Neptune’s World: the Fascinating Origin of Earth’s Oceans of Water

Robert Malcuit (Denison University, Granville, Ohio, USA)

21 September 2010

 

Albarede (2009) - Nature - he’s a French geochemist who published in last fall’s Nature an article that inspired this study.

 

Earth’s water: ~97% is in the oceans, ~2% is in glaciers & ice caps, ~1% is in other places (atmosphere, lakes, streams).

 

Earth’s special features:

- liquid water at the surface

- free oxygen in the atmosphere

- highly developed biological systems

- strong magnetic field (for the Earth)

- very large moon (mass ratio 1:81)

- only planet with “true granite”

- only planet with continental crust (granitic rocks - true granite + others)

- only planet with plate tectonics (continents moving around)

 

The free atmospheric oxygen, biologic systems, and strong magnetic field are related to the presence of the large moon.

The true granite, continental crust, and plate tectonics features are all associated with water.

Earth is the Water Planet.  But traditionally, there’s been no reasonable explanation for the presence of a large volume of water.

 

Ocean water origin models: 1) simplest source; 2) far-out source; 3) intermediate source

1) The simplest source model refers to outgassing from the mantle.  This model assumes that the water was originally associated with meteoritic debris that accreted to form the Earth.  This is a commonly held view, frequently heard in geology teaching.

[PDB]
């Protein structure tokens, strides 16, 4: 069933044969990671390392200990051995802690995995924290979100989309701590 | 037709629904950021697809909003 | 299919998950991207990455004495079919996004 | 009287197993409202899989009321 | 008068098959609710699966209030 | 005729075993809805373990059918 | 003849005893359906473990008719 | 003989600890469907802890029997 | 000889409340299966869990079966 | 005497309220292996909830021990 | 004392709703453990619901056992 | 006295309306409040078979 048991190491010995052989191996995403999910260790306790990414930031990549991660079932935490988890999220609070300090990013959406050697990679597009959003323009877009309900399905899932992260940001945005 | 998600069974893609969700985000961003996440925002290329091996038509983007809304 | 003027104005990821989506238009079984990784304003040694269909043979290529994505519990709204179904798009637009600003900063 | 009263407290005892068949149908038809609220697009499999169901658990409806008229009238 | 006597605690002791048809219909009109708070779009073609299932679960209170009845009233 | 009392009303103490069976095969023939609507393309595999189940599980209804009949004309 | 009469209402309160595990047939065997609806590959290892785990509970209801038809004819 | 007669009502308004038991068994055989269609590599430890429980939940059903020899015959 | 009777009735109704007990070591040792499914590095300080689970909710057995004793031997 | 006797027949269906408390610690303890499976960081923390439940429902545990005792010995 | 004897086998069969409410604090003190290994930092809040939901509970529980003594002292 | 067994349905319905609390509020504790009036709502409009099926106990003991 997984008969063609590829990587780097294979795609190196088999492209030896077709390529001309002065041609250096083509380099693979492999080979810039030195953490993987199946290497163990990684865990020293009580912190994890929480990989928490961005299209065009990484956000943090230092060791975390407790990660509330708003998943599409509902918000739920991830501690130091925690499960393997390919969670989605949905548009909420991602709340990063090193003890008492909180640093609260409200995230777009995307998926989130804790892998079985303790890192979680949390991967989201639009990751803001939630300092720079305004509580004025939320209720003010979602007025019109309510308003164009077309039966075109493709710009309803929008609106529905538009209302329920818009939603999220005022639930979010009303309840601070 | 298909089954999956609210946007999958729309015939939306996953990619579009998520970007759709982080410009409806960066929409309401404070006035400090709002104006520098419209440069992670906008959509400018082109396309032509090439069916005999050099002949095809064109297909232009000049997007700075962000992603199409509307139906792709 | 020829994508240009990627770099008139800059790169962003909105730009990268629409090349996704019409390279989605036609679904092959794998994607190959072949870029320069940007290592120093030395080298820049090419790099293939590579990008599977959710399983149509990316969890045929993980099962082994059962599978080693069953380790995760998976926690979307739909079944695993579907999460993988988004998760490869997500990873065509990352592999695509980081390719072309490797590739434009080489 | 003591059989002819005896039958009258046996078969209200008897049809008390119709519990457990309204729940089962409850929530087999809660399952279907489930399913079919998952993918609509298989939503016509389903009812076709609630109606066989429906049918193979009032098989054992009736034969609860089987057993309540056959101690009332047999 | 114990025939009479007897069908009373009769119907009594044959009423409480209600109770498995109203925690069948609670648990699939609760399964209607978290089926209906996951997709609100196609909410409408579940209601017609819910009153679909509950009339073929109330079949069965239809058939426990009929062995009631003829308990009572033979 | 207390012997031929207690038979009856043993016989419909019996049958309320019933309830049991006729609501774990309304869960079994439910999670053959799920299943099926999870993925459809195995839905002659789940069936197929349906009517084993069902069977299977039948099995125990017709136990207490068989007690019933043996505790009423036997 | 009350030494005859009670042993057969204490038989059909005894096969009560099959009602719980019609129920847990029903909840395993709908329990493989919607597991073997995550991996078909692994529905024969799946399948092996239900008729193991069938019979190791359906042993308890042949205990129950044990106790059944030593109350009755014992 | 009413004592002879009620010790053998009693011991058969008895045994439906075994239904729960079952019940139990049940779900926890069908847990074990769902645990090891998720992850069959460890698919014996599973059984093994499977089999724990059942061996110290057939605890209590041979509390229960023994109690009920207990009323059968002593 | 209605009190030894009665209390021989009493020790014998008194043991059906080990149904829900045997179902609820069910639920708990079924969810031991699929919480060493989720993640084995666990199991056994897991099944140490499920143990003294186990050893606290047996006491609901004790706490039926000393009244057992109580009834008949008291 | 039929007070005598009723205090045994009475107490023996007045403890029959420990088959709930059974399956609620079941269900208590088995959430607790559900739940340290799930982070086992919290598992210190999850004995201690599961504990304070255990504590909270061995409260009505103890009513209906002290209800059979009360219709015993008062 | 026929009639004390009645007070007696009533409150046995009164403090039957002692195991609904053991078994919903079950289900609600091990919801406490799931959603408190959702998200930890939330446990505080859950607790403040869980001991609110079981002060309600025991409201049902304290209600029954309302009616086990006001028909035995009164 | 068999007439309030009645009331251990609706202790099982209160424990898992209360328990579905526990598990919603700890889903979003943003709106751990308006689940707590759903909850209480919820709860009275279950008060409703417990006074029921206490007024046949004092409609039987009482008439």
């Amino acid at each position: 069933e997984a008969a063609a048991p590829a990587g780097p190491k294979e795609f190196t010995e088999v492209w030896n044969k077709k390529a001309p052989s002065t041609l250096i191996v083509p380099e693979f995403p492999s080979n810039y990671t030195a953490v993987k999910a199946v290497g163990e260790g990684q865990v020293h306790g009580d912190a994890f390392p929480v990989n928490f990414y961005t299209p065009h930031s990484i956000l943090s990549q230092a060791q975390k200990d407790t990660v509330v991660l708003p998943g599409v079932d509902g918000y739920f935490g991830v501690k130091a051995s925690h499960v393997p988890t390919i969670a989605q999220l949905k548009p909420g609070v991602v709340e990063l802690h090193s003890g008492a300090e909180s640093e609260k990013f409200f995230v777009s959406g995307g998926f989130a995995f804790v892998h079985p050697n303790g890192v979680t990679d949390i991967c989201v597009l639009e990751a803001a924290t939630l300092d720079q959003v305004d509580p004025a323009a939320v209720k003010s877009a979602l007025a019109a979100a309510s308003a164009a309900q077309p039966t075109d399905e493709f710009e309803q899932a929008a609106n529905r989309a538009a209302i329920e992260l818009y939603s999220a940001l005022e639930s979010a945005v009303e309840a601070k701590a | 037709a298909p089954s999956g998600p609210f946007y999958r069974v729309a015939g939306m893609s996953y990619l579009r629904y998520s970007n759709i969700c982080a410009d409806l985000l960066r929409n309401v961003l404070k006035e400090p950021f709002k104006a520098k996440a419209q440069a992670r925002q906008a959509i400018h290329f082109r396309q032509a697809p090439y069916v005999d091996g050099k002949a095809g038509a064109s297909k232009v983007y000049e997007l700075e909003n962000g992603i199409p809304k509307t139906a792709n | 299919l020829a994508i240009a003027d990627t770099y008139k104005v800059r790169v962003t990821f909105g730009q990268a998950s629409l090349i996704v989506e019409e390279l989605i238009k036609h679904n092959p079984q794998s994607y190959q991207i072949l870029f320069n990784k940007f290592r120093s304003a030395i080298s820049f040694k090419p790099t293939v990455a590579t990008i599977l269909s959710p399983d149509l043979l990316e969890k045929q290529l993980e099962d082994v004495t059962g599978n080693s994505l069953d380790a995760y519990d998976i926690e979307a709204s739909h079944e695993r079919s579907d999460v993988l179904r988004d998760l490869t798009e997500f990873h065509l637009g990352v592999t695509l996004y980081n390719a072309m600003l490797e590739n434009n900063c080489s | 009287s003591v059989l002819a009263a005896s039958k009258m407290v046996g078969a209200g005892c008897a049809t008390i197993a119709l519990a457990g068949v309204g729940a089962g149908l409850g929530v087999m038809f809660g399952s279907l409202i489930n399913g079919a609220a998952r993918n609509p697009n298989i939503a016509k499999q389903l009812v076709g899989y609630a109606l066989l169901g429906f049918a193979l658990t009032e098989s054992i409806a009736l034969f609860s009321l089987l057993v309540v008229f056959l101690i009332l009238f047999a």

2) The far-out source model was championed by Carl Sagan.  Water was delivered to Earth by water-rich comets from the Kuiper Belt/Oort Cloud.  1st problem - the deuterium/hydrogen ratio (D/H ratio) of Earth’s ocean water is not the same as the cometary water D/H ratio.  2nd problem - lots of far-out comets can’t get to Earth with Jupiter’s gravitational well in the way.

3) The intermediate source model holds that Earth’s ocean water was delivered from the impact of water-rich carbonaceous chondrites from the outer Asteroid Belt.  The D/H ratio of Earth’s ocean water is similar to the D/H ratio in water-rich carbonaceous chondrites.

 

D/H Ratios

Earth’s oceans - 149 ±3 x 10-6

Comets - 310 ±40 x 10-6

Sun & Jupiter - 20 ±4 x 10-6

Carbonaceous chondrites - 140 ±2 x 10-6 (ranges from 120 to 280 x 10-6) (they come from ~2.5 AU)

Martian mantle - 300 x 10-6 (perhaps a cometary source)

The D/H ratio of Earth’s ocean is similar to that of carbonaceous chondrites.

 

Looking at the K/U ratio of the Moon, Earth, Mars, and meteorites.  K is a volatile element.  U is a refractory element.  The K/U ratio is a volatility index.

Moon - K/U = ~3000        The Moon lacks ~95% of the nebular K inventory.

Earth - K/U = ~10,000      Earth lacks ~85% of the nebular K inventory.

Mars - K/U = ~20,000       Mars lacks ~70% of the nebular K inventory.

Earth is also depleted, from 92 to 98%, of the nebular inventory of Zn, Ag, Sb, As, Sn, Pb, S.

Early water would’ve been removed from Earth along with all of these volatile elements.

K index - K is depleted in Mars (SNC meteorites), Earth, Vesta (eucrite meteorites), Moon, and the parent body of angrite meteorites.  Vesta and the Moon probably originally came from within the orbit of Mercury.

 

Using Pb-206-Pb-204 dating, Earth is 100 m.y. younger than it should be.  Lead is a volatile element - it apparently was removed and reintroduced - that accounts for the anomalously young date using this method.

 

How much water is needed to be introduced to Earth?

Earth’s oceans have 1.664 billion cubic kilometers of water.

If you add mantle water, then double this value.  Most water-rich asteroids we know have 10% water.  So, need an asteroidal body 10x the size of this double value (= 3.328 billion cubic kilometers) introduced to Earth.